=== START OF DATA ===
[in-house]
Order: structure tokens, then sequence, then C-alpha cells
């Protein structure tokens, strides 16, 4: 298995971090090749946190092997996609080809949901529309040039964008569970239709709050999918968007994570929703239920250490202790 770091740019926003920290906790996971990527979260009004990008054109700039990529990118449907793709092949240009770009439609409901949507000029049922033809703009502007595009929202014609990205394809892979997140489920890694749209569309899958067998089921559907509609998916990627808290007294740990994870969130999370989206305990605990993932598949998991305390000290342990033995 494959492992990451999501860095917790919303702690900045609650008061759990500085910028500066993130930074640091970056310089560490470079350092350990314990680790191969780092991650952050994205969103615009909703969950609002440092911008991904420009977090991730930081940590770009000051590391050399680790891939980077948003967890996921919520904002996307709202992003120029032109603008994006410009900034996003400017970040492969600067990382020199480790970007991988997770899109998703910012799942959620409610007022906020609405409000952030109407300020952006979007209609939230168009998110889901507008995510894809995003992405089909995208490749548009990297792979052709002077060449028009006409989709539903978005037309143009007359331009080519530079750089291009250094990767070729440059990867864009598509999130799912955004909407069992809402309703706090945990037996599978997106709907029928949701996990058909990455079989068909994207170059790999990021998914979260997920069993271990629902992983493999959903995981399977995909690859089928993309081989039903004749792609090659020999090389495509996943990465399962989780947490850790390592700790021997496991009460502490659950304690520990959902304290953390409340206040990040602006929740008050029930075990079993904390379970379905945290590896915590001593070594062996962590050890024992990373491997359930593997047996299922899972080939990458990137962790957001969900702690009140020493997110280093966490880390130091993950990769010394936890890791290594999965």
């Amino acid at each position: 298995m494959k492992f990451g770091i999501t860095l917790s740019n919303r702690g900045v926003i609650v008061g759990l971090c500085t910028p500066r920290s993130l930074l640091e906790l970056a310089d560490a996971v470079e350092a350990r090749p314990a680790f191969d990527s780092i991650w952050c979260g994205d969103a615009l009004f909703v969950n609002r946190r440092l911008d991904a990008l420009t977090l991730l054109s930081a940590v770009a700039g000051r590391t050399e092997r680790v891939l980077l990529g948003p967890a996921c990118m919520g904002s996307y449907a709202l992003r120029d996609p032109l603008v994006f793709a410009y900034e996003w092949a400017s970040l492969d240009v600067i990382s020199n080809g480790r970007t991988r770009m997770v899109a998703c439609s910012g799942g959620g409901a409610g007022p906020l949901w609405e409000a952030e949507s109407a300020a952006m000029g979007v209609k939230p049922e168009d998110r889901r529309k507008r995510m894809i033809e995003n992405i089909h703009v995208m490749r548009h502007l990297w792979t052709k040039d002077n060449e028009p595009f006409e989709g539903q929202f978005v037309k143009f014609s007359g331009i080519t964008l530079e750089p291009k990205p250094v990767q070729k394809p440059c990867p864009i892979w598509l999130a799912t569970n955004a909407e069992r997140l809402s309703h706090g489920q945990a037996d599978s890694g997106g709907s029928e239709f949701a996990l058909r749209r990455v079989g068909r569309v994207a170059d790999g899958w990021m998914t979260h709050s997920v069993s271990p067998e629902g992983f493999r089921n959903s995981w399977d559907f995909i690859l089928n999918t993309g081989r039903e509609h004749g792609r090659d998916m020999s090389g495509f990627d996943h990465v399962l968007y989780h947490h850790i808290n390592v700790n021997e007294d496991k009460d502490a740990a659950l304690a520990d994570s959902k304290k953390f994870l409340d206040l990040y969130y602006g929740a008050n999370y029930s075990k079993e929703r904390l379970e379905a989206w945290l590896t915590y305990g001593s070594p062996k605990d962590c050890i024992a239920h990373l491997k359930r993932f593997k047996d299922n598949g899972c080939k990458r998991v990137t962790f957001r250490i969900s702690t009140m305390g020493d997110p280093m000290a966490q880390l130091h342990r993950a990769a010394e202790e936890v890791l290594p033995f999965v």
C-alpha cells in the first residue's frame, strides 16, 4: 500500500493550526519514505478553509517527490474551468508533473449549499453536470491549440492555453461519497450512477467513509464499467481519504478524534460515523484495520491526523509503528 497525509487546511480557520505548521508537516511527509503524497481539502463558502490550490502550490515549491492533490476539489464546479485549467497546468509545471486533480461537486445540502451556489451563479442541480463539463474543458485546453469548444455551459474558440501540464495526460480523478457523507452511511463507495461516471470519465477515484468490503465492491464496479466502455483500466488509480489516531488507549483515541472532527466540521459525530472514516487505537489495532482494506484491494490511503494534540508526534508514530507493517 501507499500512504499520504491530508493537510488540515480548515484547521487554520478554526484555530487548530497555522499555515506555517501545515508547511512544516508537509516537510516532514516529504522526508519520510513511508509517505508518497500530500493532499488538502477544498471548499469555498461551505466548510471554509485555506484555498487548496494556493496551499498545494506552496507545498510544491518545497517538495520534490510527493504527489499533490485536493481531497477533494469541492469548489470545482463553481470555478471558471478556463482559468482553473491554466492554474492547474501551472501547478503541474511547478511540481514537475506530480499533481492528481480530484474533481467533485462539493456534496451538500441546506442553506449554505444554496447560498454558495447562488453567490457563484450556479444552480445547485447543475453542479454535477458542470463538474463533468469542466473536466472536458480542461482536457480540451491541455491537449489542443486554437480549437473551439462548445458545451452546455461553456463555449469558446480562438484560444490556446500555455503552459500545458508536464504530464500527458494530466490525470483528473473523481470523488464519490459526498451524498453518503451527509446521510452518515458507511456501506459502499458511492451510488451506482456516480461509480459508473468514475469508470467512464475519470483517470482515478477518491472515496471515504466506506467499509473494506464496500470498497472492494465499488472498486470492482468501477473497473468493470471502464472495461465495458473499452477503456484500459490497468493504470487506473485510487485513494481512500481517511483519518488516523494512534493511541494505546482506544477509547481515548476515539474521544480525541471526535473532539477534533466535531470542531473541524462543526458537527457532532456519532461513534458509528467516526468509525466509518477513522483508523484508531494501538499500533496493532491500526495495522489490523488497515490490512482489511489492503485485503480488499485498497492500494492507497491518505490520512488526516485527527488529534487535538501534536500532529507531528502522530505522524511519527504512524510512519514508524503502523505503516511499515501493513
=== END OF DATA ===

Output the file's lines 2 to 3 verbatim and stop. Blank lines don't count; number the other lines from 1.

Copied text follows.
Order: structure tokens, then sequence, then C-alpha cells
């Protein structure tokens, strides 16, 4: 298995971090090749946190092997996609080809949901529309040039964008569970239709709050999918968007994570929703239920250490202790 770091740019926003920290906790996971990527979260009004990008054109700039990529990118449907793709092949240009770009439609409901949507000029049922033809703009502007595009929202014609990205394809892979997140489920890694749209569309899958067998089921559907509609998916990627808290007294740990994870969130999370989206305990605990993932598949998991305390000290342990033995 494959492992990451999501860095917790919303702690900045609650008061759990500085910028500066993130930074640091970056310089560490470079350092350990314990680790191969780092991650952050994205969103615009909703969950609002440092911008991904420009977090991730930081940590770009000051590391050399680790891939980077948003967890996921919520904002996307709202992003120029032109603008994006410009900034996003400017970040492969600067990382020199480790970007991988997770899109998703910012799942959620409610007022906020609405409000952030109407300020952006979007209609939230168009998110889901507008995510894809995003992405089909995208490749548009990297792979052709002077060449028009006409989709539903978005037309143009007359331009080519530079750089291009250094990767070729440059990867864009598509999130799912955004909407069992809402309703706090945990037996599978997106709907029928949701996990058909990455079989068909994207170059790999990021998914979260997920069993271990629902992983493999959903995981399977995909690859089928993309081989039903004749792609090659020999090389495509996943990465399962989780947490850790390592700790021997496991009460502490659950304690520990959902304290953390409340206040990040602006929740008050029930075990079993904390379970379905945290590896915590001593070594062996962590050890024992990373491997359930593997047996299922899972080939990458990137962790957001969900702690009140020493997110280093966490880390130091993950990769010394936890890791290594999965």